Almost a week to the day, I had to admit to myself that my Awk script won’t take me where I wanted. I had worked on it on an over the week, may be a total of forty hours. I spend just over four hours today before I realized what should have been obvious a few days or hours into the project.
I had a question to answer, and the answer seems to lie in one or more log files. These log file can run into the hundred of thousands of line or even one million. So how to have my question answered without having to looking with my Vim editor and a number of repeated regular expressions?
Enter the idea of a script. A script that would look for a few tell tail patterns. At the end of which, I can say these things happened so this must be the conclusion. Or these things didn’t happen, so something else. It was suppose to be that simple.
I started with a shell script. Found that that with the number of lines I had to read, I would essentially need some way to loop over the files and etc line. Why do that when Sed and Awk already does that. Fortunately, Awk is a lot more flexible than Sed. I guess I could have written it in Perl too. I wanted something powerful, but didn’t want to go down the road of Python or Groovy.
Perl, I dismissed because I had written a lot of Perl code years ago and didn’t want to go back there. It was fun then, but I haven’t had use for Perl since and didn’t want to revisit using it.
I also wanted something I can give to another person to user without much headache. So while most systems have Python, I am not as deft in Python, so it would have taken a bit more time. Oh, I didn’t have much time either. So Awk was going to be it, after I didn’t get more than fifteen minutes into writing in Bash.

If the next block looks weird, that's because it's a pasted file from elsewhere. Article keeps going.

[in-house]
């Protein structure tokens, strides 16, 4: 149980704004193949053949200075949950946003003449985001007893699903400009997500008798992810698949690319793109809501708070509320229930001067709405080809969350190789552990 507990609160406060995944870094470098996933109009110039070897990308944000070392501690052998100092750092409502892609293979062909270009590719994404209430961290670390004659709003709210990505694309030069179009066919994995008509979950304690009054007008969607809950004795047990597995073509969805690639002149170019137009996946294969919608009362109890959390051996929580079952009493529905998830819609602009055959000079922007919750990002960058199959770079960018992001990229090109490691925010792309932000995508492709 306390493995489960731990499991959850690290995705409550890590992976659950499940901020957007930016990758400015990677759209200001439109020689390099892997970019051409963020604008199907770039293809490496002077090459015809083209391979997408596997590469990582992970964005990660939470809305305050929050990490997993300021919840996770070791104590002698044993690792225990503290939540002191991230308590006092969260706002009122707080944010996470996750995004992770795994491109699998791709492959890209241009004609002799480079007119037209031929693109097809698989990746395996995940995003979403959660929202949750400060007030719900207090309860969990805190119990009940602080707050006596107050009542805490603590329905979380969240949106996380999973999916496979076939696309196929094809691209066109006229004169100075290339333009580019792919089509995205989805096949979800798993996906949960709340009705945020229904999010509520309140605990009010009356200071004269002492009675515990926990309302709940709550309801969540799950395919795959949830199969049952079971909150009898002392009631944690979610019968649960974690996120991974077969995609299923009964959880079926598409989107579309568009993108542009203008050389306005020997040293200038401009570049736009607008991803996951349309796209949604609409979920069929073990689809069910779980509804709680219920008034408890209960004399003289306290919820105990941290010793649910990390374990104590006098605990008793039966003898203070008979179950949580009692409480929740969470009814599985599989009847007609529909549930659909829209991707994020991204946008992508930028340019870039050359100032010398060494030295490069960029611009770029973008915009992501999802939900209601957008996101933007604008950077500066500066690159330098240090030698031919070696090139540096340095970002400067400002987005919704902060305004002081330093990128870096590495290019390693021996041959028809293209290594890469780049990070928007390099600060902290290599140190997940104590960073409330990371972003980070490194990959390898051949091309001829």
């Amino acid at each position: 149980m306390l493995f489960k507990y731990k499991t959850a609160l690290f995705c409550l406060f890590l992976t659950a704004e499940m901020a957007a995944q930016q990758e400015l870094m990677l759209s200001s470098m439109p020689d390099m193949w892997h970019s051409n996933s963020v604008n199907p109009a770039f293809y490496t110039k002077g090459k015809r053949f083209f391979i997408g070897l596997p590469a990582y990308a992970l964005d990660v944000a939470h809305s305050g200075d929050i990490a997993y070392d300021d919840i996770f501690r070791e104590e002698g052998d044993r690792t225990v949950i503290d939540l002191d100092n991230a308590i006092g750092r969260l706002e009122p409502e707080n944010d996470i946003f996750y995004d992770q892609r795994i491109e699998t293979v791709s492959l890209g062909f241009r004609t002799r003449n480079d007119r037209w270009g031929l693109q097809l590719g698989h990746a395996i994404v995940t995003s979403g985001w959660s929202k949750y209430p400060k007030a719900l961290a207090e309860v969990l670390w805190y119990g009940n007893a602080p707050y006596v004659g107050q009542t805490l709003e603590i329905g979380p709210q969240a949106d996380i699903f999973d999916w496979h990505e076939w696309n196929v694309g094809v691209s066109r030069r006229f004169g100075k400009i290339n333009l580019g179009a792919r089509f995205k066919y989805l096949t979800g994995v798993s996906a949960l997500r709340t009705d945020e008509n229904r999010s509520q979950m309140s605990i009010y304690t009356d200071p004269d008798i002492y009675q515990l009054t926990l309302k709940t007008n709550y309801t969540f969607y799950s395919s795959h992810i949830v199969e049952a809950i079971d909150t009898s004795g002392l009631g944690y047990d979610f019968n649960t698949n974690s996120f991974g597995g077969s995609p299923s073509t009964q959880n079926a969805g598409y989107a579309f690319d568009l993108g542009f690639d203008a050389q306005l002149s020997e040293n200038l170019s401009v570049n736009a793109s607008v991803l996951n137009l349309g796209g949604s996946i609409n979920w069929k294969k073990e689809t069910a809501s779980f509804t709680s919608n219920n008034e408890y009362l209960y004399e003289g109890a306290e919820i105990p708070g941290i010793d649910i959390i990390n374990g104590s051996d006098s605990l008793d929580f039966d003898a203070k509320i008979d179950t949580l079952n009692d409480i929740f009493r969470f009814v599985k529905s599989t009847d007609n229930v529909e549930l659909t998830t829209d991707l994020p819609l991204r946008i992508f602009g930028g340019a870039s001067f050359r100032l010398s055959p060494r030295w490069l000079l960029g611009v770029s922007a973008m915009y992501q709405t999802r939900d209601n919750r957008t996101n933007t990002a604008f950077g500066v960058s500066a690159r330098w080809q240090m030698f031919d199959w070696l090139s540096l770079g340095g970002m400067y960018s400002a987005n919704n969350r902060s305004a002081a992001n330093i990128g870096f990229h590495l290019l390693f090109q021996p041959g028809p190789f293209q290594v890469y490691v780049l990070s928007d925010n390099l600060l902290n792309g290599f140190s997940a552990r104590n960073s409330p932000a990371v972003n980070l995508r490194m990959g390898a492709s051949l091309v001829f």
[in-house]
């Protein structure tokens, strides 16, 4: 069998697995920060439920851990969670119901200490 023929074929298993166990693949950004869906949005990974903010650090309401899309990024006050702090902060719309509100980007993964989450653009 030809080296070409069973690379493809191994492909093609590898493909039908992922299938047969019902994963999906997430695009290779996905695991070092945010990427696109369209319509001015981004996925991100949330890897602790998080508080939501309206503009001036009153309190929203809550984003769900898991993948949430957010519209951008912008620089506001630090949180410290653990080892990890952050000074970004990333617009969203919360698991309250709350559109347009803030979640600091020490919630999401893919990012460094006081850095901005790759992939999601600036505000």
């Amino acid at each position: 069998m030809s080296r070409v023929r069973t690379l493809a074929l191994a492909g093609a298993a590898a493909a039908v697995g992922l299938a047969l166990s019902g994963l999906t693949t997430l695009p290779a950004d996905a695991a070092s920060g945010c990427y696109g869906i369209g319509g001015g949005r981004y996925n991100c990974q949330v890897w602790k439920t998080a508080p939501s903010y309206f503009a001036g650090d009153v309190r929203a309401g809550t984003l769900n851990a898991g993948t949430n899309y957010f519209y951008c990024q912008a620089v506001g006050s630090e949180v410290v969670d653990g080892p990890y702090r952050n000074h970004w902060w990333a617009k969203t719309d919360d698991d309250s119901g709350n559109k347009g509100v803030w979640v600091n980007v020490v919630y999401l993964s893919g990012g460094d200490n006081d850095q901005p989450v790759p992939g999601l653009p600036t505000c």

It turned out that Awk wasn’t the problem. It was just processing a lot of text and what you might expect to find, may not be there. Since your script is not as flexible as a full fledge language might give you. You really are just looking for a bunch of patterns and reacting. So when something isn’t there that you expect. Well…it all goes South very quickly.
Some of my early testing showed a particular setting of lines. I deduced that if I found those, then I can draw a conclusion or not. When I tested on a later data set. Many of the patterns I had coded for, weren’t even there. Plus my design hinged on finding a start pattern as a marker between distinct events. That was nowhere to be found in some actual logs. Even though, they were there in the test logs I used.
And that is what should have been clear to me early on. That log files don’t always contain what you are looking or what you want. And even when something happened and you thing that everything will be logged so you can go back and tell a story. Sometimes, you just can’t. So now I will just have to go back to using Vim, tail, head, grep/ack, less, and friends. Because writing script to part logs is a non-trivial task, especially in limited scripting language.